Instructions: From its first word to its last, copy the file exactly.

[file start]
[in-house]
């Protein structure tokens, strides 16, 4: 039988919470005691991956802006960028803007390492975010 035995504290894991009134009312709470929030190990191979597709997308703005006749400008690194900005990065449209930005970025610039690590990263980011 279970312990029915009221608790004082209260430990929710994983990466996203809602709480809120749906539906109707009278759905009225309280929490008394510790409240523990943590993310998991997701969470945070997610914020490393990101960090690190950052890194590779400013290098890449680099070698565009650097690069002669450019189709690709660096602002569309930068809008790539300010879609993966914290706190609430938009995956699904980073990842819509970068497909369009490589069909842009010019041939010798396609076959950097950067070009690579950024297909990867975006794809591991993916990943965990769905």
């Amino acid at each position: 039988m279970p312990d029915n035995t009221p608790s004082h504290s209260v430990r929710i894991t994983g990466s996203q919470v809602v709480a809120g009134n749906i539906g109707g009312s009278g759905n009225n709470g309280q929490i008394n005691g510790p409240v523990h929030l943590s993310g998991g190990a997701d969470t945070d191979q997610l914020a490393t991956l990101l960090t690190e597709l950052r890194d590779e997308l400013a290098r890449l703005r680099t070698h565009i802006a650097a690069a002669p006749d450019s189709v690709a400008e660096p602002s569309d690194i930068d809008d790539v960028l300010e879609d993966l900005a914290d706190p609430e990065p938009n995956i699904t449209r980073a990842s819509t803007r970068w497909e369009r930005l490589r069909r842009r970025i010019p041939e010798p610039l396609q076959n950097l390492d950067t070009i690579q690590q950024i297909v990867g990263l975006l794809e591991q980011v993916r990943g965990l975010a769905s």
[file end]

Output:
[in-house]
């Protein structure tokens, strides 16, 4: 039988919470005691991956802006960028803007390492975010 035995504290894991009134009312709470929030190990191979597709997308703005006749400008690194900005990065449209930005970025610039690590990263980011 279970312990029915009221608790004082209260430990929710994983990466996203809602709480809120749906539906109707009278759905009225309280929490008394510790409240523990943590993310998991997701969470945070997610914020490393990101960090690190950052890194590779400013290098890449680099070698565009650097690069002669450019189709690709660096602002569309930068809008790539300010879609993966914290706190609430938009995956699904980073990842819509970068497909369009490589069909842009010019041939010798396609076959950097950067070009690579950024297909990867975006794809591991993916990943965990769905």
């Amino acid at each position: 039988m279970p312990d029915n035995t009221p608790s004082h504290s209260v430990r929710i894991t994983g990466s996203q919470v809602v709480a809120g009134n749906i539906g109707g009312s009278g759905n009225n709470g309280q929490i008394n005691g510790p409240v523990h929030l943590s993310g998991g190990a997701d969470t945070d191979q997610l914020a490393t991956l990101l960090t690190e597709l950052r890194d590779e997308l400013a290098r890449l703005r680099t070698h565009i802006a650097a690069a002669p006749d450019s189709v690709a400008e660096p602002s569309d690194i930068d809008d790539v960028l300010e879609d993966l900005a914290d706190p609430e990065p938009n995956i699904t449209r980073a990842s819509t803007r970068w497909e369009r930005l490589r069909r842009r970025i010019p041939e010798p610039l396609q076959n950097l390492d950067t070009i690579q690590q950024i297909v990867g990263l975006l794809e591991q980011v993916r990943g965990l975010a769905s």